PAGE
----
Despite the fact that Trisomy X is a genetic syndrome, it is in most cases not inherited and is usually caused by a genetic error. Usually human beings have forty six chromosomes within each cell, structured into twenty three pairs that factors in 2 sex chromosomes. One group of chromosomes emanates from the mother while the other group is from the father. Such chromosomes then contain genes that bear instructions which dictate everything from eye color to height. The XX or XY chromosomes dictates the sex of a child, while mothers can only give the X chromosome, the father can give both X or Y. Female gender that have the Trisomy X syndrome have an extra X chromosome due to an arbitrary error occurring during cell division. This error could occur during or after conception leading to either Mosaic or Nondisjunction Trisomy X syndrome. It is sometimes referred to as the Forty seven XXX syndrome due to the third X chromosome results within every cell rather than the normal forty six.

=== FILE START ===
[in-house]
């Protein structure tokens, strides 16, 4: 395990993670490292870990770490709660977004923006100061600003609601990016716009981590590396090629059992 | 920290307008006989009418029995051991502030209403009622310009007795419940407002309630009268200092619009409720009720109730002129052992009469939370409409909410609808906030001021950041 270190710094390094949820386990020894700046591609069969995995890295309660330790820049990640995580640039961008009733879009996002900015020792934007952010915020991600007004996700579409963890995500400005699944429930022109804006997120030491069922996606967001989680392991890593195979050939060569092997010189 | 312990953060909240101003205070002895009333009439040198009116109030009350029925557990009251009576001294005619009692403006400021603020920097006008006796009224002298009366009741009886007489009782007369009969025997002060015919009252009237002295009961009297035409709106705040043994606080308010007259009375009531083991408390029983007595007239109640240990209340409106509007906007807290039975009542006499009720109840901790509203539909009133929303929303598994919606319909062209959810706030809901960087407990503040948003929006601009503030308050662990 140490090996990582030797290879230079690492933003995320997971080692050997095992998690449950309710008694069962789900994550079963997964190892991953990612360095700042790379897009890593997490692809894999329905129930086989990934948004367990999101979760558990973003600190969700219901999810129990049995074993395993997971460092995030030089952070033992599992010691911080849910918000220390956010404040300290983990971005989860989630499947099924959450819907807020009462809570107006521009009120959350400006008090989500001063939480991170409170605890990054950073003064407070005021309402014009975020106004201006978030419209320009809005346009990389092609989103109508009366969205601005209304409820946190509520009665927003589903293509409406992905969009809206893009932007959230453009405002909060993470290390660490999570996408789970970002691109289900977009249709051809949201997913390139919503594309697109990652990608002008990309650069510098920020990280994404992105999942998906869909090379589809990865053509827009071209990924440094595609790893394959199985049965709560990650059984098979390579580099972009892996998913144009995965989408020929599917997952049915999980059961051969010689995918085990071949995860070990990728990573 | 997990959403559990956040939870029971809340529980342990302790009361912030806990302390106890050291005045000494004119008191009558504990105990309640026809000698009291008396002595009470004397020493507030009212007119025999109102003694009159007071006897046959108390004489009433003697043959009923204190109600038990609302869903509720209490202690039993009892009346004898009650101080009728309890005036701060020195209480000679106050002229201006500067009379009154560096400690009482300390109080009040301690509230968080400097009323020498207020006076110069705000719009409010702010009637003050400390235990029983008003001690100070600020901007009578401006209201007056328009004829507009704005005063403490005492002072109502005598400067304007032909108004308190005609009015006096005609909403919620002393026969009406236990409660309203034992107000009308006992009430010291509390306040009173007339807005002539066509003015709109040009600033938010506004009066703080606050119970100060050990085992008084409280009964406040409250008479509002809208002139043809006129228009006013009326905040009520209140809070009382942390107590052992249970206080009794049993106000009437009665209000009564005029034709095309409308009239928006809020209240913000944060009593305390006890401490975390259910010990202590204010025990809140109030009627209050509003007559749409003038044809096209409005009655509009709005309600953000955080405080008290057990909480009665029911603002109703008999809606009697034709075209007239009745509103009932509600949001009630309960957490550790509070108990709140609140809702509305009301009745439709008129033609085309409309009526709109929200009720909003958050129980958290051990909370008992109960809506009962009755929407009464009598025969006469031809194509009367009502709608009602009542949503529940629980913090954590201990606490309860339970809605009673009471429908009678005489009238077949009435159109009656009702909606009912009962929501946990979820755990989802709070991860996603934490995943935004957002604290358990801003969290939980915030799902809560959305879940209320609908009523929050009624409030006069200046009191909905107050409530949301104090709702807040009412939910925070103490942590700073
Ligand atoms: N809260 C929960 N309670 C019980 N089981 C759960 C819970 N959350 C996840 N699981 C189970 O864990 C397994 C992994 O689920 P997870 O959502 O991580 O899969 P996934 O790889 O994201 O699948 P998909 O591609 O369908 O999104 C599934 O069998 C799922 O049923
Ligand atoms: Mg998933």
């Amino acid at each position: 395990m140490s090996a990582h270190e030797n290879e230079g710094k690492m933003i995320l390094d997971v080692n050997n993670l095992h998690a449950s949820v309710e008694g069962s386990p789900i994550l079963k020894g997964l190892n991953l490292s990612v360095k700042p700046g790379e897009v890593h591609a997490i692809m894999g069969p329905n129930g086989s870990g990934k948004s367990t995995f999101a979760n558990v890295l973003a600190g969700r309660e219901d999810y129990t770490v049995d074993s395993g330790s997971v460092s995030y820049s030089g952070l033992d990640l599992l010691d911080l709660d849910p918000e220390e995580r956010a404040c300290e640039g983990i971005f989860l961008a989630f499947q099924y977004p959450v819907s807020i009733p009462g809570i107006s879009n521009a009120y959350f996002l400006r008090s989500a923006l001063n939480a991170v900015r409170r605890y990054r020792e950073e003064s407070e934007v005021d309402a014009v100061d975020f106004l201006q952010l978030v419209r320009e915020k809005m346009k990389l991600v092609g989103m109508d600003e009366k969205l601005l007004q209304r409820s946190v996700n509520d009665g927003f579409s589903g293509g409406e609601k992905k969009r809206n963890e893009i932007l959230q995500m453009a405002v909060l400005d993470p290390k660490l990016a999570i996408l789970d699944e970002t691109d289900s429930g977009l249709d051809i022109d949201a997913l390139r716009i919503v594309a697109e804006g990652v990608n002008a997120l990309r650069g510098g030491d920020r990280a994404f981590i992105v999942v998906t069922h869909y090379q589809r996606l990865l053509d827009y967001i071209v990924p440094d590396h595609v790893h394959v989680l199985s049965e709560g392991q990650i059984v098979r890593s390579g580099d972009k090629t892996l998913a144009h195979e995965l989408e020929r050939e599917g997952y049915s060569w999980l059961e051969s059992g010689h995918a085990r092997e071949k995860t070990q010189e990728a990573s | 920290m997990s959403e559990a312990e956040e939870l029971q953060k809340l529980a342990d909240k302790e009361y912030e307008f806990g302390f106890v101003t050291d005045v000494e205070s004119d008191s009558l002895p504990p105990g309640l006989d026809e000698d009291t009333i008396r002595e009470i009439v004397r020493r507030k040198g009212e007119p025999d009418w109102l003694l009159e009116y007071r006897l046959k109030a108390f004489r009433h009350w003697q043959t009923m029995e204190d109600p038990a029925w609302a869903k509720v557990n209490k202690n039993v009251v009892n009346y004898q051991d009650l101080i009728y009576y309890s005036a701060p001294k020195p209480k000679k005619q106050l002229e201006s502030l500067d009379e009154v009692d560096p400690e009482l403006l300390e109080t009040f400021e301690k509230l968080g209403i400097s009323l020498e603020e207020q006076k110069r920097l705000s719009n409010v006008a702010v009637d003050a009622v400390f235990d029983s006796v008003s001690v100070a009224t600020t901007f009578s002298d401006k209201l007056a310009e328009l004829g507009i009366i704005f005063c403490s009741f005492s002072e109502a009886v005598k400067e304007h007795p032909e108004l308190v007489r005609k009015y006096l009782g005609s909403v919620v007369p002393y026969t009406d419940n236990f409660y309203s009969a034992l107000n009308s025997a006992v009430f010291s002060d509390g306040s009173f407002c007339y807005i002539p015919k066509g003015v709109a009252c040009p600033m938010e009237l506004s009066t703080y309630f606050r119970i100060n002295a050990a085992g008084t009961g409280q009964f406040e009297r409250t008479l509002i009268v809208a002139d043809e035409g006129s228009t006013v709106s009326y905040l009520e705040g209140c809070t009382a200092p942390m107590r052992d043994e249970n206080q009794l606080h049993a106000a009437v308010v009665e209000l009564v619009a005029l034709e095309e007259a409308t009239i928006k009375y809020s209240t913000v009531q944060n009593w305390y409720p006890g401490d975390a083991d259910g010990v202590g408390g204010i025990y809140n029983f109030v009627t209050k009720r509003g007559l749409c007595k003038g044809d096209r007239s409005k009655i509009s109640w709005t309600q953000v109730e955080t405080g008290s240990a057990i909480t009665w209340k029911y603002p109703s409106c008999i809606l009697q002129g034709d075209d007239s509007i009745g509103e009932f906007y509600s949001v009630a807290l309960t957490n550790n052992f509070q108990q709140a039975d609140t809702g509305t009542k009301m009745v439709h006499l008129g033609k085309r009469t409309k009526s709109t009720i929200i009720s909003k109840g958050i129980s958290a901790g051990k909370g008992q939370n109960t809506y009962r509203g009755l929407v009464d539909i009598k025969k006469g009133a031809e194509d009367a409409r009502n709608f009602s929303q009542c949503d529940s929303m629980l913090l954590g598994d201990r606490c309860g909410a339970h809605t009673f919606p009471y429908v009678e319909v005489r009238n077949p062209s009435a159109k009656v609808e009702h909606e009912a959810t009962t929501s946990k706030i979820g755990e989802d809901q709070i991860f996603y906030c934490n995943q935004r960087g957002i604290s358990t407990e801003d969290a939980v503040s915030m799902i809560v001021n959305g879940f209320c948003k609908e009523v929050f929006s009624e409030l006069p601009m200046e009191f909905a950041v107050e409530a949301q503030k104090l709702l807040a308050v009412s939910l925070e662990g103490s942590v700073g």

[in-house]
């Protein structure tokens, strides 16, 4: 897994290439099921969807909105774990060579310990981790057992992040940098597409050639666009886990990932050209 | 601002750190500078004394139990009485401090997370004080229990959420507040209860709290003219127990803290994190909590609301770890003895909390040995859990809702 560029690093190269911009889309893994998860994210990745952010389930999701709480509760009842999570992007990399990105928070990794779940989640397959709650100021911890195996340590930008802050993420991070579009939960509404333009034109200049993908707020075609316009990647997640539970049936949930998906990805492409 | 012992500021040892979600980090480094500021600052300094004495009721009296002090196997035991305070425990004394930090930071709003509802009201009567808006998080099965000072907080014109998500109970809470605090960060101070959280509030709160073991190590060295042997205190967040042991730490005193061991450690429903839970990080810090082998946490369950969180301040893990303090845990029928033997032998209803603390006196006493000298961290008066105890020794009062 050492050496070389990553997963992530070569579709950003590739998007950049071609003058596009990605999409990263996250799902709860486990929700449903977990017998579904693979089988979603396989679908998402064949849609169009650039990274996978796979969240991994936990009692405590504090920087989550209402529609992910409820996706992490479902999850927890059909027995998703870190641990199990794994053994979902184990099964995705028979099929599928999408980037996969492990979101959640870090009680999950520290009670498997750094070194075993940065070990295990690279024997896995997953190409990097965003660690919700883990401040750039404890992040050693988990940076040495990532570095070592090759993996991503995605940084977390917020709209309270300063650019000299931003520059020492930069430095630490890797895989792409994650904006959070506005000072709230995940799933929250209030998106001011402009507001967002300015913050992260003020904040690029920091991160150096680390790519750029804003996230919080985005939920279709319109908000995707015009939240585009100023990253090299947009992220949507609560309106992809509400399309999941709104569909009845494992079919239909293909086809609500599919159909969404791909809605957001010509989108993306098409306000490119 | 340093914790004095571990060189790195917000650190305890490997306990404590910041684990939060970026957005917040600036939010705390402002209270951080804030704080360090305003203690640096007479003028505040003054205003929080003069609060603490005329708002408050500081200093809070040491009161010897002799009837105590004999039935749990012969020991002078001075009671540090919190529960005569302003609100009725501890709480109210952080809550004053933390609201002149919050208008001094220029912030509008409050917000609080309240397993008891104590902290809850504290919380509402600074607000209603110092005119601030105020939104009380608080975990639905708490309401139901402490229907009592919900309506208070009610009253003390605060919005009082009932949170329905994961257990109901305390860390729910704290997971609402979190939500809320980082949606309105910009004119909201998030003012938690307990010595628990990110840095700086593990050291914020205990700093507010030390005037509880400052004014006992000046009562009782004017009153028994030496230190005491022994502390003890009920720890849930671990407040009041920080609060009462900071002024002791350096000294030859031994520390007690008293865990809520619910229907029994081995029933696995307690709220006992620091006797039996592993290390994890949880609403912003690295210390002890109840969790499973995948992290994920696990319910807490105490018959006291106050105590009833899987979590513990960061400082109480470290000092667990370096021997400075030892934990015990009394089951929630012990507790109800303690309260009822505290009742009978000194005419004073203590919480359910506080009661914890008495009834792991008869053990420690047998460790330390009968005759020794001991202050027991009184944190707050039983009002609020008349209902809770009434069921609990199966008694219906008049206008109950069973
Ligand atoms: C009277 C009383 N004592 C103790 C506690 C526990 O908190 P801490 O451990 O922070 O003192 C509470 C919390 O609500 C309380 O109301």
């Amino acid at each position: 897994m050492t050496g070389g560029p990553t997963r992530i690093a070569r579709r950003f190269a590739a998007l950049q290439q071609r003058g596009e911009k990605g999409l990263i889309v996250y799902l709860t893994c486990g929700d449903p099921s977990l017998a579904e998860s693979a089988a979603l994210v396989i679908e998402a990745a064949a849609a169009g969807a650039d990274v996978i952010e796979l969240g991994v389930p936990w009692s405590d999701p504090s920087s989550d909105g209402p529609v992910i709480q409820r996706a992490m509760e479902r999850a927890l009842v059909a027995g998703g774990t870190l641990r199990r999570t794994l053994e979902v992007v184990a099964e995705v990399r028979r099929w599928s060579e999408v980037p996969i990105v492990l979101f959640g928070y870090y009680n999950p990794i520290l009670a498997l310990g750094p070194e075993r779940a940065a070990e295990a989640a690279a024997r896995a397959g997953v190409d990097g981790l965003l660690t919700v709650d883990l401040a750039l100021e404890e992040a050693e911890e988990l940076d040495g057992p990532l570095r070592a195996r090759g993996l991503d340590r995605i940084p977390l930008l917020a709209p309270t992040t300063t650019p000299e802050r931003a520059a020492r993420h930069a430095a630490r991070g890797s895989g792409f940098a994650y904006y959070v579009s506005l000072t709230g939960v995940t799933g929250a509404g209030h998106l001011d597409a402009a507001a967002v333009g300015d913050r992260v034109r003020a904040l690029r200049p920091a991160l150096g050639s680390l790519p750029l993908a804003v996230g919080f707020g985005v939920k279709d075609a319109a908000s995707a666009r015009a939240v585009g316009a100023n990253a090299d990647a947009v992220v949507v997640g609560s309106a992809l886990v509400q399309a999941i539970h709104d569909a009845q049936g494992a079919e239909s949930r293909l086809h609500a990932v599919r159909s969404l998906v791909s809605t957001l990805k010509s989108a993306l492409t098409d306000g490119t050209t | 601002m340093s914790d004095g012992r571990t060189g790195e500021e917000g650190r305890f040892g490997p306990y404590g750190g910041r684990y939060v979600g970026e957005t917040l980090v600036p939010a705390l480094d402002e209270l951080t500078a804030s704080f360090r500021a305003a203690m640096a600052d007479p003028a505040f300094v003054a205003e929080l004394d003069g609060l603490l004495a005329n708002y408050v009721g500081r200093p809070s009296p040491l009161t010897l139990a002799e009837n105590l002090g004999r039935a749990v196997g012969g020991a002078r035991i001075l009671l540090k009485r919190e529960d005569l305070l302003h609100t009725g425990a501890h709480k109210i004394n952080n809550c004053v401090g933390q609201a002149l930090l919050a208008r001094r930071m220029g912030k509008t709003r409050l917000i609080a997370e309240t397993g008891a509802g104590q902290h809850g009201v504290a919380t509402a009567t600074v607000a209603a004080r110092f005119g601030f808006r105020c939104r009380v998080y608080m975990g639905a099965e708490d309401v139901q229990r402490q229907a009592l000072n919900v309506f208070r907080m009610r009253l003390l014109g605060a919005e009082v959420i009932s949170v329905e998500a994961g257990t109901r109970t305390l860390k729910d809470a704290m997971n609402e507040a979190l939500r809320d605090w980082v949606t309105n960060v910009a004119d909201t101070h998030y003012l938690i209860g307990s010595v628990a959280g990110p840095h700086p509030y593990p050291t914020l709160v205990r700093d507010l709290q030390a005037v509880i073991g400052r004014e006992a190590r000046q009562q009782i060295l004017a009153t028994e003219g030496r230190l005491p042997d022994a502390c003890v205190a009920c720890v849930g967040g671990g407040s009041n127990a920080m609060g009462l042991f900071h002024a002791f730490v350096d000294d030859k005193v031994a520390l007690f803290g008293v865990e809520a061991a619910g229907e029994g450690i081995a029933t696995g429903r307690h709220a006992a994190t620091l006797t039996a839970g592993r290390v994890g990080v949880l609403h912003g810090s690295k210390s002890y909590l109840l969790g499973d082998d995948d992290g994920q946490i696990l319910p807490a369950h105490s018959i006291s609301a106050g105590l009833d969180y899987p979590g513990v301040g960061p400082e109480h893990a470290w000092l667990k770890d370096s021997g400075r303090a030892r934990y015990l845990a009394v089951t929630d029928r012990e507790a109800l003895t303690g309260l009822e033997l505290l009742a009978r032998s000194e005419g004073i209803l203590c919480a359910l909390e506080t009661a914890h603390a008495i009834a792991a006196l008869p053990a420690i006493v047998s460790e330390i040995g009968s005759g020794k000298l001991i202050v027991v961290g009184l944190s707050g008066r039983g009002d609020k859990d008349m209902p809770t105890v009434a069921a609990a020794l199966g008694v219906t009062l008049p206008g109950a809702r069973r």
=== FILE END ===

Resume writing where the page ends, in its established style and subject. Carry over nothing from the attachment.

Common symptoms include learning challenges, taller than normal height particularly with long legs, weak muscle tone, delayed speech development and skill in language, strange curved pinky fingers, emotional and character problems, vertical skin folds which conceal the inner corners of the eyes, challenges with gross and fine memory, motor skills as well as processing of information. In some cases, Trisomy X syndrome could be captured through additional symptoms such as late or early puberty, abnormalities of the ovary, menstrual or infertility irregularities, constipation, heart abnormalities, abdominal failure, flat feet, kidney failures or regular urinary tract infections.